It's been quite some time since my last post and I'm sorry about that. Real Life took some time away and the rest was spent fiddling with the new IMU and WiFi modules. I'll talk about the IMU in a later post and the WiFi module now since that's the thing killing me.
I've been working with the ESP8266 module for WiFi support for three or four weeks now. I'll split this up into 3 "phases".
Phase 1 - Features
The ESP8266 module has been around for a little while in the hobby market. It comes in a variety of form factors and I'm using the ESP-1 version for prototyping. I'll probably use the ESP-12 form factor in the final version of the project though, since it's RF shielded, FCC approved, and provides more pins for control. In either form, it's a nice little toy and has a decent feature set. It took some time playing with it to finally settle on what features I wanted to use. In short, I decided to use pretty much all of them. That means I'm targeting the follow features for the data collector with respect to WiFi:
Can function in Access Point and/or Station mode
Can accept multiple incoming TCP connections (acts as a TCP server)
Can open multiple outgoing TCP connections (acts as a TCP client)
Can provide DHCP services (DHCP server)
Can accept a DHCP address (DHCP client) or use a static address
Any data collector data can be sent over any of the TCP connections (client or server), including the ability use the desktop app to manage the device over WiFi
I'm not going to do anything with UDP for now but I could someday.
Once I settled on the features, I could implement the user interface for configuration in the desktop client and add appropriate support in the emulator for testing purposes. I won't bother to include screenshots of the configuration dialog now but suffice it to say, it's the most complicated configuration window in the application so far.
Phase 2 - Library
The next thing to do was add to the firmware to make the module do the tricks I needed it to. I looked around at a variety of ESP8266 libraries I found online but I wasn't happy with any of them. I needed something more robust which provided access to all the capabilities of the ESP8266's AT command set. I ended up writing my own and in the process discovered I didn't really like the AT command set that comes with the ESP8266 from the factory. The interface is somewhat inconsistent in places and I couldn't find any documentation on the version of the command set my chip was running since it appears to be newer than anything I found.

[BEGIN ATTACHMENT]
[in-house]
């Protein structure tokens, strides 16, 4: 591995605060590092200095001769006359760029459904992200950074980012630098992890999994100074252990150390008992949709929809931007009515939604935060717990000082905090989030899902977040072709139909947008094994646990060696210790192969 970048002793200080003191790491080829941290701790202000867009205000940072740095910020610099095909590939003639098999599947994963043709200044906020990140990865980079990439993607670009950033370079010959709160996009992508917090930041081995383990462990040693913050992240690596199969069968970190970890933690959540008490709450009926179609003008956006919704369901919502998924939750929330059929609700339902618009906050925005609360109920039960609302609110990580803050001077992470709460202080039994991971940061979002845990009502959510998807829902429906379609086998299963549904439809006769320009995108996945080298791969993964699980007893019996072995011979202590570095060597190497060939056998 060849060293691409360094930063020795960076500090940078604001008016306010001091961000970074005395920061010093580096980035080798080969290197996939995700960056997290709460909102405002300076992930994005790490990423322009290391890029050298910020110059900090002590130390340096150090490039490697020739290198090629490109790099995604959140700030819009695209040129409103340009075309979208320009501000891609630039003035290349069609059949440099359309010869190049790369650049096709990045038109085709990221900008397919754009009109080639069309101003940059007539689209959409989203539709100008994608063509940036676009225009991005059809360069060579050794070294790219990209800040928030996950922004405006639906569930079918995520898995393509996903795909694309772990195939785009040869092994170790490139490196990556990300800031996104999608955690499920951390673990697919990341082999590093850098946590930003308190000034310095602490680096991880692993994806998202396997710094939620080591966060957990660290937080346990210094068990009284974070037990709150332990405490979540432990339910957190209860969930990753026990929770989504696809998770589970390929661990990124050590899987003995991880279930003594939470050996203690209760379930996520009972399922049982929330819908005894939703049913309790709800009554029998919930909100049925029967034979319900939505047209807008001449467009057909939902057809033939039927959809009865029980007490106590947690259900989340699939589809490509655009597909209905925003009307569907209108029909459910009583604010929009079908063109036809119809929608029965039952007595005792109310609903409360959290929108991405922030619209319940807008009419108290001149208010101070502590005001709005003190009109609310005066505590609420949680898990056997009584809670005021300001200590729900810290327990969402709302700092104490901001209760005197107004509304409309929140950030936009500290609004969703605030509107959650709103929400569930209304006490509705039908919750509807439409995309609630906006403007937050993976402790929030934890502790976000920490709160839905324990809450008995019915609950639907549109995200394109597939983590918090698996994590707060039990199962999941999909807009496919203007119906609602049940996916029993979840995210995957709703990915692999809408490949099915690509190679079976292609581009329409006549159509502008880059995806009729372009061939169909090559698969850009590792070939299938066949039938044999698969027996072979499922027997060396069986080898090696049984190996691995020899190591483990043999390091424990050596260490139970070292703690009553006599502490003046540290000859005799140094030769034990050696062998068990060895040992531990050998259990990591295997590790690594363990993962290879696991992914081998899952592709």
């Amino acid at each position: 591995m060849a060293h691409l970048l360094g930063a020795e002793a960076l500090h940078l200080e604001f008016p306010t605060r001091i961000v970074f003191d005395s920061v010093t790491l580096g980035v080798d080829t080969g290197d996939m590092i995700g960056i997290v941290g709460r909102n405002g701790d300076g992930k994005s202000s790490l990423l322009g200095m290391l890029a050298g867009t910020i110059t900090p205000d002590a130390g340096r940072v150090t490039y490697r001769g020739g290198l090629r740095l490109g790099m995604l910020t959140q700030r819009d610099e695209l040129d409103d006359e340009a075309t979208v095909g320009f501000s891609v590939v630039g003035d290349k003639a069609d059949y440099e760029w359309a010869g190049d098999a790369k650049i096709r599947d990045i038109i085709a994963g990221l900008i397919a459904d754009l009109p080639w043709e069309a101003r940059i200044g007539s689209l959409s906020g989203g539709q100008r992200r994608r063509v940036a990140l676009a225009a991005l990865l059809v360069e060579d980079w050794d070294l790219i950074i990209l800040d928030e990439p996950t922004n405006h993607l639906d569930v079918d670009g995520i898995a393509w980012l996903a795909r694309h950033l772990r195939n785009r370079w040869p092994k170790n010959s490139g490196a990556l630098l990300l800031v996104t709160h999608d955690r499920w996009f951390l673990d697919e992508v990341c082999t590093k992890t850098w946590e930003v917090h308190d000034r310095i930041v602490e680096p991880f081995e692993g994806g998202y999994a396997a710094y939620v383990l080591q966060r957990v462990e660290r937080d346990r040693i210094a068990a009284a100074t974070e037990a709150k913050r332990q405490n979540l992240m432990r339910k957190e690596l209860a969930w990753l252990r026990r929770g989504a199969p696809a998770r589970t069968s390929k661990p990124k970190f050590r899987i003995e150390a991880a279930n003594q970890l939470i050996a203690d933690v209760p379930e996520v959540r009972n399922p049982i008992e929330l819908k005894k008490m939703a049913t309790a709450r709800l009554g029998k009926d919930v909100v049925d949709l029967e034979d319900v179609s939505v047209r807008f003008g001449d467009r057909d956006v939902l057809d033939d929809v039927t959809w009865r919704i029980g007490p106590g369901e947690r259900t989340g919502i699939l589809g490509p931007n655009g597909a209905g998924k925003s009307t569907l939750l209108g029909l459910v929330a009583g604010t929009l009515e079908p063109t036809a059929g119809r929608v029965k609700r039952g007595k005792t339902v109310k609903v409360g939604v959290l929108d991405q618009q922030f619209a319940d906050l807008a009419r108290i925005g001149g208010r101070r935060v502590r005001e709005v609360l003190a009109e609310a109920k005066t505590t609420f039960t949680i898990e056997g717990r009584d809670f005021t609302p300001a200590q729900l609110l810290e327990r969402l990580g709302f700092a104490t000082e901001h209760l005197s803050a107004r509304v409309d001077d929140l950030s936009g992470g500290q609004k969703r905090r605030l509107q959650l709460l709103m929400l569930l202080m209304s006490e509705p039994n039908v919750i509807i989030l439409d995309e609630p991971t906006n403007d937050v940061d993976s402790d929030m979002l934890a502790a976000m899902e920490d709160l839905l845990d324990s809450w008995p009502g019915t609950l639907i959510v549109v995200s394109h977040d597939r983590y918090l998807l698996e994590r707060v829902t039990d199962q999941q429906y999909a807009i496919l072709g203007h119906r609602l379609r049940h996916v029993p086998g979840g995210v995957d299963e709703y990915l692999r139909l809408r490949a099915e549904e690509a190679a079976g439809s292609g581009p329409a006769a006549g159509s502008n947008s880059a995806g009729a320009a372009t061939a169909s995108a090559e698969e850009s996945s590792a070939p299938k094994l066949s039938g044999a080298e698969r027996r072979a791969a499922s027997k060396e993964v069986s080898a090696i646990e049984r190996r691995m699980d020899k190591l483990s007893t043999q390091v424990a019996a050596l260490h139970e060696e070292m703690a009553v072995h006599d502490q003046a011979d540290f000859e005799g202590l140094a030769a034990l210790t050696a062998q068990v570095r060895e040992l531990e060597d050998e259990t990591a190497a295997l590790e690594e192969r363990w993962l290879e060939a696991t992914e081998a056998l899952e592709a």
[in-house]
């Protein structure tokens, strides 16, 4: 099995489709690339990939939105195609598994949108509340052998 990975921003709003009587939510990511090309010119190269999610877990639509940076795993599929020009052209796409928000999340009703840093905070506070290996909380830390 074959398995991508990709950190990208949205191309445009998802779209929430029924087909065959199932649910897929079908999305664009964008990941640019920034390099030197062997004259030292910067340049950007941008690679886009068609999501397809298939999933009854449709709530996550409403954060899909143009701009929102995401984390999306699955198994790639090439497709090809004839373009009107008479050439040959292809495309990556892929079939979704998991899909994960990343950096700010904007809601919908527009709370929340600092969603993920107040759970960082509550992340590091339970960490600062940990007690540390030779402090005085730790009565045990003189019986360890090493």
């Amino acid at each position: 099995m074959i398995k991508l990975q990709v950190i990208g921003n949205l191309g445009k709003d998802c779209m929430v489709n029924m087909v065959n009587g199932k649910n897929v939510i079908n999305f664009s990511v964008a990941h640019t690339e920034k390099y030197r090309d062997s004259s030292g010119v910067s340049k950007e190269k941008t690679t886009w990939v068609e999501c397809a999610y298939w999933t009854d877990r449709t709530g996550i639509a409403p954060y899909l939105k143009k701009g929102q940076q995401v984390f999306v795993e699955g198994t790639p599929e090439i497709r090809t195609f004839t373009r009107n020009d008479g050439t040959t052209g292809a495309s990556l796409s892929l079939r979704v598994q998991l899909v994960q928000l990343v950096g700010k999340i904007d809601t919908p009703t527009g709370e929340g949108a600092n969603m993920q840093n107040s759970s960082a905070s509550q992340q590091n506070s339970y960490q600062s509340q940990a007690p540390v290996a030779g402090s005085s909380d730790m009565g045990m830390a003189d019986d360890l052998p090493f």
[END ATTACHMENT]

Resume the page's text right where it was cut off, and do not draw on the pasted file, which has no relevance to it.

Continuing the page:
But I got it working anyway. After some debugging and some head scratching, it's fully functional. However...
Phase 3 - OMFG, this thing is slow!
I discovered the throughput on this device, using it the way I am, is terrible. It's unusable for even the simplest things. I whipped up some test code and was able to determine I'm getting about 1.28 kB/s of data pumping as fast as the MCU can, through a single TCP connection, to a WiFi access point 3 feet away which is dedicated to this test, over gigabit ethernet to my desktop where I have a simple python TCP server running and displaying a data rate. I made some changes to the testing code and was able to run the same test over the USB port and the BT module:
USB: 960 kB/s
BT: 16 kB/s
WiFi: 1.28 kB/s
With the normal project firmware loaded and configured to send everything over each of these connections, it looks like I need about 30 kB/s to be able to handle the maximum data collection/reporting rate. I should note, the BT number above is suspect because the BT module has been able to handle the 30 kB/s requirement in previous, unrelated tests. So I have to look into that, but I have to do some work on the BT module later anyway.
While I don't expect the WiFi module to handle the amount of data the full speed USB interface can, I'd like to see at least 50 kB/s on all the radio interfaces, and close to 4 times that on WiFi since the module should be able to have 4 TCP connections at the same time. That gives me a bit of cushion for future additions, especially since I doubt anyone in their right mind would want to send all the data everywhere at once.
So, what to do? I've started by making some small changes to the prototype, like connecting the ESP8266 to one of the MCU serial ports that has a hardware FIFO (duh). That didn't help though and I quickly realized why not: I was already pushing data as fast as the Teensy could go so the FIFO would be full all the time anyway, which is effectively like not having a FIFO at all. I've now started playing with the library I wrote in an attempt to cut out some inefficiencies, but I don't believe that will have the impact I need.
After some more online research into the problem, I discovered some posts and threads about throughput and way to increase it. They mostly have to do with turning off Nagle's algorithm and changing MTU sizes. If you're not familiar with networking stuff, that won't mean anything to you. What it means for me, however, is that I need to reprogram the ESP8266 module itself since those features aren't made available through the AT command set. So now I have to go on an adventure and learn much more about the ESP8266 than I really wanted to know. On the upside, I'll be able to change the AT command set into something more streamlined, built just for the project's needs, which should help with performance itself.
I don't know when the next post will be. I prefer to post when I have something useful to say and I don't know when that will be since I'm getting into entirely new territory. And while I just took a vacation recently, I'm starting to feel like I need another one, but who doesn't?